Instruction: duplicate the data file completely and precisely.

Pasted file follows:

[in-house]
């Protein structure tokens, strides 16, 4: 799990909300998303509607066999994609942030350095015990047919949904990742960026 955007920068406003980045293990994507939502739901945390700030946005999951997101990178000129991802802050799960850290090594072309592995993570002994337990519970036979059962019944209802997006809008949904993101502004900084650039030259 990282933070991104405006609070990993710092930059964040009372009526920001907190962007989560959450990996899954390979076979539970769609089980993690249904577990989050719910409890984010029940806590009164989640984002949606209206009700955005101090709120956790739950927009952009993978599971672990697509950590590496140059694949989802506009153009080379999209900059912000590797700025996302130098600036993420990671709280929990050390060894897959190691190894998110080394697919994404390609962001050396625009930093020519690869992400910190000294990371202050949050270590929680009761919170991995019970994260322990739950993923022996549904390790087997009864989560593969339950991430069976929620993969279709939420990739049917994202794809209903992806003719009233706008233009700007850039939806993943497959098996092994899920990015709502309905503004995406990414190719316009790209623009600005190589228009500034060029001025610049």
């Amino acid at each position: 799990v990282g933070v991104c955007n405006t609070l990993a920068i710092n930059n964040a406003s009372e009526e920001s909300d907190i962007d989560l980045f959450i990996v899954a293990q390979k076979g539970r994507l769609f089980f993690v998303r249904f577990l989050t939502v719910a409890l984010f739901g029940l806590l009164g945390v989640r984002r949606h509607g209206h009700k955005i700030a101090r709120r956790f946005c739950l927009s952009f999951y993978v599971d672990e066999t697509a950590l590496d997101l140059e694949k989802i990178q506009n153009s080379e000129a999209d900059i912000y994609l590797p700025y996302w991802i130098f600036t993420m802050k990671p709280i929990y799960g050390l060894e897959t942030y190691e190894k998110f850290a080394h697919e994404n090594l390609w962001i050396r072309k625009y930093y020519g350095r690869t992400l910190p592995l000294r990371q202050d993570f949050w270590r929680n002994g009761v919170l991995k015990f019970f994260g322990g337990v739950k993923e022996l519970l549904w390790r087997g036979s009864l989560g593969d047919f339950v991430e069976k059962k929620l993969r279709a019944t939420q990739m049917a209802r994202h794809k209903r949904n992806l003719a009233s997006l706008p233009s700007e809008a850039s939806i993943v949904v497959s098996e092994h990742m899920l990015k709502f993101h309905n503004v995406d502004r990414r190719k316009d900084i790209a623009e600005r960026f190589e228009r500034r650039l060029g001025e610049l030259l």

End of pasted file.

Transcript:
[in-house]
């Protein structure tokens, strides 16, 4: 799990909300998303509607066999994609942030350095015990047919949904990742960026 955007920068406003980045293990994507939502739901945390700030946005999951997101990178000129991802802050799960850290090594072309592995993570002994337990519970036979059962019944209802997006809008949904993101502004900084650039030259 990282933070991104405006609070990993710092930059964040009372009526920001907190962007989560959450990996899954390979076979539970769609089980993690249904577990989050719910409890984010029940806590009164989640984002949606209206009700955005101090709120956790739950927009952009993978599971672990697509950590590496140059694949989802506009153009080379999209900059912000590797700025996302130098600036993420990671709280929990050390060894897959190691190894998110080394697919994404390609962001050396625009930093020519690869992400910190000294990371202050949050270590929680009761919170991995019970994260322990739950993923022996549904390790087997009864989560593969339950991430069976929620993969279709939420990739049917994202794809209903992806003719009233706008233009700007850039939806993943497959098996092994899920990015709502309905503004995406990414190719316009790209623009600005190589228009500034060029001025610049």
């Amino acid at each position: 799990v990282g933070v991104c955007n405006t609070l990993a920068i710092n930059n964040a406003s009372e009526e920001s909300d907190i962007d989560l980045f959450i990996v899954a293990q390979k076979g539970r994507l769609f089980f993690v998303r249904f577990l989050t939502v719910a409890l984010f739901g029940l806590l009164g945390v989640r984002r949606h509607g209206h009700k955005i700030a101090r709120r956790f946005c739950l927009s952009f999951y993978v599971d672990e066999t697509a950590l590496d997101l140059e694949k989802i990178q506009n153009s080379e000129a999209d900059i912000y994609l590797p700025y996302w991802i130098f600036t993420m802050k990671p709280i929990y799960g050390l060894e897959t942030y190691e190894k998110f850290a080394h697919e994404n090594l390609w962001i050396r072309k625009y930093y020519g350095r690869t992400l910190p592995l000294r990371q202050d993570f949050w270590r929680n002994g009761v919170l991995k015990f019970f994260g322990g337990v739950k993923e022996l519970l549904w390790r087997g036979s009864l989560g593969d047919f339950v991430e069976k059962k929620l993969r279709a019944t939420q990739m049917a209802r994202h794809k209903r949904n992806l003719a009233s997006l706008p233009s700007e809008a850039s939806i993943v949904v497959s098996e092994h990742m899920l990015k709502f993101h309905n503004v995406d502004r990414r190719k316009d900084i790209a623009e600005r960026f190589e228009r500034r650039l060029g001025e610049l030259l």